Keep These 4 Things in Mind During Employee Onboarding to Increase Retention

Far too many companies overlook employee onboarding. While getting your new hires started in their new positions may seem straightforward, your employee onboarding process is actually the first step in retaining your workers.

A positive onboarding experience can help new hires get off to a fast start and quickly reach high productivity levels. By making the employee onboarding process a comprehensive introduction to the company, you’re much more likely to increase your retention rates.

Of course, improving your onboarding process requires thinking about what’s most important for new hires, emphasizing how the company plans to invest in their future, and how they can best be of service to their employers. Here are some of the most important factors to keep in mind during employee onboarding.

Be Ready Before Your New Hires Step into the Building

Nothing is more dispiriting as a hire than to feel like your new company has forgotten about you. As the onboarders, you should be ready to welcome your new hires and provide them with everything they need to fully function in their new workplace. In addition, you should be communicating with new hires before their first day. That way, they can fill out all required paperwork and supply you with the necessary information, before they walk through that door.

Here are some of the things you should have prepared before new workers arrive for their first day:

  • Parking passes and information
  • Security cards or badges
  • A workspace, including a computer and, if necessary, a phone
  • A clear agenda for the first day
  • A welcome message from the CEO

Of course, this is just a list of the basics. You may also have some freebies that you distribute to employees, like coffee mugs or t-shirts. A swag bag on an employee’s desk can go a long way to making them feel welcome.

Set up a Buddy System for New Hires

Few things can be as nerve-wracking as your first day at a different company. There’s a good chance that you won’t know anyone on your team, and with the rush of new information, it can be overwhelming.

There are two solutions to help calm these nerves, which can work hand-in-hand. First, try and schedule new hires to arrive in groups. By onboarding groups instead of individuals, your new hires will be able to make some new contacts and share the experience of joining the company with others.

More important, though, is the culture buddy. Every new hire should be paired with an existing employee. These process buddies can help ease the onboarding experience, provide support, and answer questions to everything, such as the company culture, employee recognition training, or even the best places to grab lunch nearby.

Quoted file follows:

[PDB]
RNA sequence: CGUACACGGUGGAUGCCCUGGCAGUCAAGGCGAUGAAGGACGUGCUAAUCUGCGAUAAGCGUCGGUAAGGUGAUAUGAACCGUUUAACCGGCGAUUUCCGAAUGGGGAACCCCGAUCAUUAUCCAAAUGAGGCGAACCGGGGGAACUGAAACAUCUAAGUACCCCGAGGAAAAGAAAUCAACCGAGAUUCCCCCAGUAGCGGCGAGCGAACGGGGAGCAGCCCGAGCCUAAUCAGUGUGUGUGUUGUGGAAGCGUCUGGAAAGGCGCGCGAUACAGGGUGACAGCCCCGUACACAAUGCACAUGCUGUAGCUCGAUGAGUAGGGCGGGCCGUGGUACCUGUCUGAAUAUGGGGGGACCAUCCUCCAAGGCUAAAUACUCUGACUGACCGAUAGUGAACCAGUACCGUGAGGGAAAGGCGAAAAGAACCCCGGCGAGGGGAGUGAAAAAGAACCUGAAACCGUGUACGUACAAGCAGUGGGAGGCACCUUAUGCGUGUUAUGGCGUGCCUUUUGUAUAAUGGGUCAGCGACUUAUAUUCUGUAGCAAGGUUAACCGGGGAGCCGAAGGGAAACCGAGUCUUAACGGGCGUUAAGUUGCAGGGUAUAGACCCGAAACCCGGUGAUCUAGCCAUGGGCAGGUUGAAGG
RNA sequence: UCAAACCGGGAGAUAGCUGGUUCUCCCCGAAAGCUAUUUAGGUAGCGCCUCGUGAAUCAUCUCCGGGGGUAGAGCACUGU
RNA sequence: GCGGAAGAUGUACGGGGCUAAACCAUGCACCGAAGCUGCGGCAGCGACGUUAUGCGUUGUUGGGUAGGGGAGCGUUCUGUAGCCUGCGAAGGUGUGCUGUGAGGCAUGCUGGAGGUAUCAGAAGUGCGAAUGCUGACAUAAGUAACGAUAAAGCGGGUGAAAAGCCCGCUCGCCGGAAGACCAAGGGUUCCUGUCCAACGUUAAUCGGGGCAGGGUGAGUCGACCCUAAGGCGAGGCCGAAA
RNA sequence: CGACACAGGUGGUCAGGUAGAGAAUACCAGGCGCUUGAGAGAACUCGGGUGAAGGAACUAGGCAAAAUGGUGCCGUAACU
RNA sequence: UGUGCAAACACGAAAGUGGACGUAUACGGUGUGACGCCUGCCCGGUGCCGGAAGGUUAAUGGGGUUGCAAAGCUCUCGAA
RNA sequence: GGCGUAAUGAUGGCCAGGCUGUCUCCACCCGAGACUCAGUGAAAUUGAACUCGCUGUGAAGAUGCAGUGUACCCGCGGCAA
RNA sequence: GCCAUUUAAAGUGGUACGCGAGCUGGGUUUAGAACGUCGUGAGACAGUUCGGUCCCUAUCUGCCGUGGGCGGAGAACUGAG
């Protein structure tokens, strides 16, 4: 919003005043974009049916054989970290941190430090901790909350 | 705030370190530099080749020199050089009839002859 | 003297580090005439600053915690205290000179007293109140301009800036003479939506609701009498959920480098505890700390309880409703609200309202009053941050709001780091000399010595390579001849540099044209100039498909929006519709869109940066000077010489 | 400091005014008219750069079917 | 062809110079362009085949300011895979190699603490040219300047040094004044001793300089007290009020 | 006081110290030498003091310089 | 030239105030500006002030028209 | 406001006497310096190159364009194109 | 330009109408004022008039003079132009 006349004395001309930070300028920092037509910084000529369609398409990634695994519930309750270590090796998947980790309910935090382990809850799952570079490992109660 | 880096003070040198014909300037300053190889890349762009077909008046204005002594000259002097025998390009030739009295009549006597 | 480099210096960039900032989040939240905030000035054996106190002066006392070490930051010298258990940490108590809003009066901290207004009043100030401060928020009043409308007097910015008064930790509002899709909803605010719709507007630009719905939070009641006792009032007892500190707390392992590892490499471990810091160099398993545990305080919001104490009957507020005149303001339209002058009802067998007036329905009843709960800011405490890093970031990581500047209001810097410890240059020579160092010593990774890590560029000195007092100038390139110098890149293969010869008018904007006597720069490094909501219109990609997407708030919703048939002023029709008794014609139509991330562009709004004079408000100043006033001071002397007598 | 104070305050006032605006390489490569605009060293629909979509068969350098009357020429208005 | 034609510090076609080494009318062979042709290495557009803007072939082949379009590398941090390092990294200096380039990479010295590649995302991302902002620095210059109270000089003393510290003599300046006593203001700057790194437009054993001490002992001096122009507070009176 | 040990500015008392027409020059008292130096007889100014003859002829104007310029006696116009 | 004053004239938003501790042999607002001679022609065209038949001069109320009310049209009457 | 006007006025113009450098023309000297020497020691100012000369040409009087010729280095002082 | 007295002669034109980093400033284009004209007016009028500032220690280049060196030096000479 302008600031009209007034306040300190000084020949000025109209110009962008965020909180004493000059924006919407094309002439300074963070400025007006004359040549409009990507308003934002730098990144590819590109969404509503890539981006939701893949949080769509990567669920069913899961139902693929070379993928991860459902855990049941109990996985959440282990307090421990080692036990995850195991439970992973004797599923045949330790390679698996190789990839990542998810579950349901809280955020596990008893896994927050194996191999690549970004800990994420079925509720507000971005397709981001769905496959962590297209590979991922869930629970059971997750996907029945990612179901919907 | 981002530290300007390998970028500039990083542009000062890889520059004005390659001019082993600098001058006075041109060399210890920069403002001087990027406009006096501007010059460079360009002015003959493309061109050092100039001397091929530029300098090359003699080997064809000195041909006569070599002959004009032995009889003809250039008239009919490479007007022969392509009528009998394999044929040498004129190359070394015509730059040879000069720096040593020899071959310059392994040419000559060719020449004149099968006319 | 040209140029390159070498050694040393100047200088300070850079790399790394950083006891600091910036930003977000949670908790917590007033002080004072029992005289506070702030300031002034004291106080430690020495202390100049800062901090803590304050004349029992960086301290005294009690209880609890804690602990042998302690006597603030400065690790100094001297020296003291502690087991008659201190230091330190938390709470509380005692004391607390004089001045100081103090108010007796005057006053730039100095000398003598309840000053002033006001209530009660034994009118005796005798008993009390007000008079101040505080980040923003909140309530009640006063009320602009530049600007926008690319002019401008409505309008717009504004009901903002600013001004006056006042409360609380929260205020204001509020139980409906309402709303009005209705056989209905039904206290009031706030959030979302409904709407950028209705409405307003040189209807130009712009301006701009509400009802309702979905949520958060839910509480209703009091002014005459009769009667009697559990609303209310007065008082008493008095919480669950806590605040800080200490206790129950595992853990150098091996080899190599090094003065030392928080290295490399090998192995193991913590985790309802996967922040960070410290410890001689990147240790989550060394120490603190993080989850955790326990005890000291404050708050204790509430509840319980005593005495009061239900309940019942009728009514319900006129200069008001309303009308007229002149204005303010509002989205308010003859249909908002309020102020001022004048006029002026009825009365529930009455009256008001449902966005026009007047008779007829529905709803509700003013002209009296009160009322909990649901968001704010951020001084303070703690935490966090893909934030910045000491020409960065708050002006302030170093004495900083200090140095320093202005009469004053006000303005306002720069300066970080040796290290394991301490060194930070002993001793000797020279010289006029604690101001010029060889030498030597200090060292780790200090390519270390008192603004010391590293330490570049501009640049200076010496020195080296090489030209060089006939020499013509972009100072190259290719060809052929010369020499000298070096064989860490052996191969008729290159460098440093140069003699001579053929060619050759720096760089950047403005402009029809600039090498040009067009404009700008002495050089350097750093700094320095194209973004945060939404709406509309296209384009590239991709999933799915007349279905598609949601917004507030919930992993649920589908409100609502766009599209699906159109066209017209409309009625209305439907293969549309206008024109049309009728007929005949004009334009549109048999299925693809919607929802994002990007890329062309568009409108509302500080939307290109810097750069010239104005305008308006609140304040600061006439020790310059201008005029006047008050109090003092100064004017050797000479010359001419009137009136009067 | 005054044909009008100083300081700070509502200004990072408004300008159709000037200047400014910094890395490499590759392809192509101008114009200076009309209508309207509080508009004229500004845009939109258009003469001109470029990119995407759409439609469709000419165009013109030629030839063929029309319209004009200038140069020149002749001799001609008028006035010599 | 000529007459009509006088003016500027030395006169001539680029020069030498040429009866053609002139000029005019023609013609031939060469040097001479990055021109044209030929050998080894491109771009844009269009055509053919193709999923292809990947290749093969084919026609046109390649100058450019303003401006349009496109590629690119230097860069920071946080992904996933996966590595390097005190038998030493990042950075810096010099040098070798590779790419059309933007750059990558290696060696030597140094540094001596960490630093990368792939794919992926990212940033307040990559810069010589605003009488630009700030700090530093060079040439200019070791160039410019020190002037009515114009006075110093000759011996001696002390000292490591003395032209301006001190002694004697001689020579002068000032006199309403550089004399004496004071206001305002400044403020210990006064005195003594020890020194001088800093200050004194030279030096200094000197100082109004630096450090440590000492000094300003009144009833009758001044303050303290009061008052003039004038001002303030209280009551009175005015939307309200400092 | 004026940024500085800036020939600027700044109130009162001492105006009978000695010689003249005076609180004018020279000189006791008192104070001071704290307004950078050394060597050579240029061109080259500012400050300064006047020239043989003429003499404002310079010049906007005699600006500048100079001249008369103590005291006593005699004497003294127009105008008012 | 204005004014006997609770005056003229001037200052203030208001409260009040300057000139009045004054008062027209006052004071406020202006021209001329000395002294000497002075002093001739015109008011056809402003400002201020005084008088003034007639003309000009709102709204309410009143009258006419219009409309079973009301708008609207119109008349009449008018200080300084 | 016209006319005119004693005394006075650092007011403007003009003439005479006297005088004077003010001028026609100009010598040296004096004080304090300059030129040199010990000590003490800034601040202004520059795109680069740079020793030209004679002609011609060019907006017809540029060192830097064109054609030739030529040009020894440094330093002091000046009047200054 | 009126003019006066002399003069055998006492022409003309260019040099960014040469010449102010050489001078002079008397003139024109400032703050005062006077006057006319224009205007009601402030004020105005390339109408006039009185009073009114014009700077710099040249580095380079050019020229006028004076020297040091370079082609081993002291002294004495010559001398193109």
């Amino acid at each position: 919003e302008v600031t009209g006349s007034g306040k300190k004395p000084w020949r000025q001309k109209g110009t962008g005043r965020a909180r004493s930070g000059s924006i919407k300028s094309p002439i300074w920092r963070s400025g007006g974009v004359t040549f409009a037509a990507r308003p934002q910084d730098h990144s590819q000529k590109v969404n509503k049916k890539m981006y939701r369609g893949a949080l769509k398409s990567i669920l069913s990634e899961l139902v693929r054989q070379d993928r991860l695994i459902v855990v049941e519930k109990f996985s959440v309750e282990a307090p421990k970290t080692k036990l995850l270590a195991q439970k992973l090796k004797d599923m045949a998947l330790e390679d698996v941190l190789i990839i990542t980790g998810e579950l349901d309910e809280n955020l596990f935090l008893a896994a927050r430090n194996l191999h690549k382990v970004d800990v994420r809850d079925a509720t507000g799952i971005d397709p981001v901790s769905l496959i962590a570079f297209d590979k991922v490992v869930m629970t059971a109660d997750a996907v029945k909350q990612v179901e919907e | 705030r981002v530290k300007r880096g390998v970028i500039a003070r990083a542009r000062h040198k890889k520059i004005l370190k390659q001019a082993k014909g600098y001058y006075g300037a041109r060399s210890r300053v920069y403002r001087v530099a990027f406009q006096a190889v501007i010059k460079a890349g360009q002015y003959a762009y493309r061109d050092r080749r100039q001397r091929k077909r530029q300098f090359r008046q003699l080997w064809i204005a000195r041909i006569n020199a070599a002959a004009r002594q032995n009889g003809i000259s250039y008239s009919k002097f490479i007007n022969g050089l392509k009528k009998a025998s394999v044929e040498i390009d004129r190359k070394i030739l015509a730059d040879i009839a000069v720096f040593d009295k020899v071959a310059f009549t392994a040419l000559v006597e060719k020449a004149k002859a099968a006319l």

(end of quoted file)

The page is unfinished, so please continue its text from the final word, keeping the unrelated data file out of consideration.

Introduce Employees to the Company’s Mission and Values

The simple step of ensuring that your new hire is familiar with your company’s mission and values is also one of the most underutilized. Companies simply gloss over their overall mission in many cases, assuming that employees will either read it on their own or pick it up as they go about their business.

Establishing these facets of your company early in an employee’s tenure can create a set of guiding principles. By emphasizing the company’s mission and values initially, you build a foundation for that employee’s journey with the company. That will make it much more likely that your new hires will fit within the company culture and will be less likely to seek work elsewhere.

Emphasize Professional Development Efforts

Few elements are more critical to employee retention than professional development. When you invest in an employee’s ongoing learning, you’re also showing them that you’re invested in them as well. This can go a long way to building a solid relationship between the company and the employee.

By making this point early on in the process, you can help your employees start setting their own development goals. Goal setting is a powerful tool for motivating employees, and when those goals are vested in their own personal interests, they become even more effective. And when paired with an employee recognition program, goals become one of the single most valuable tools for improving your retention rates.

Employee Recognition Training

Many factors lead employees to leave a company, but one of the most common refrains from departing workers is that they didn’t feel they received recognition for their work. This disappointment can cause employees to disengage, and disengagement is usually a first step toward looking for other work.

Employee recognition programs are excellent tools that make it convenient and straightforward to provide your employees with a feeling of appreciation and respect. The best recognition programs offer you several ways to show your employees your gratitude for their work, from a personalized message from their direct manager or the CEO to physical commemorative items, like plaques or framed certificates.

By making employee recognition training a part of your onboarding process, you not only indicate that your company has a program in place that will recognize their contributions, but you also highlight the value of recognizing the work of others, as well. Your onboarding should teach your employees how your recognition program works and how they can recognize and celebrate their peers, as well.

If your company is looking to improve its employee retention, Inspirus can help inspire your employees and reduce employee turnover with a recognition program that works!

Topics: employee journey, training, employee recognition, onboarding, culture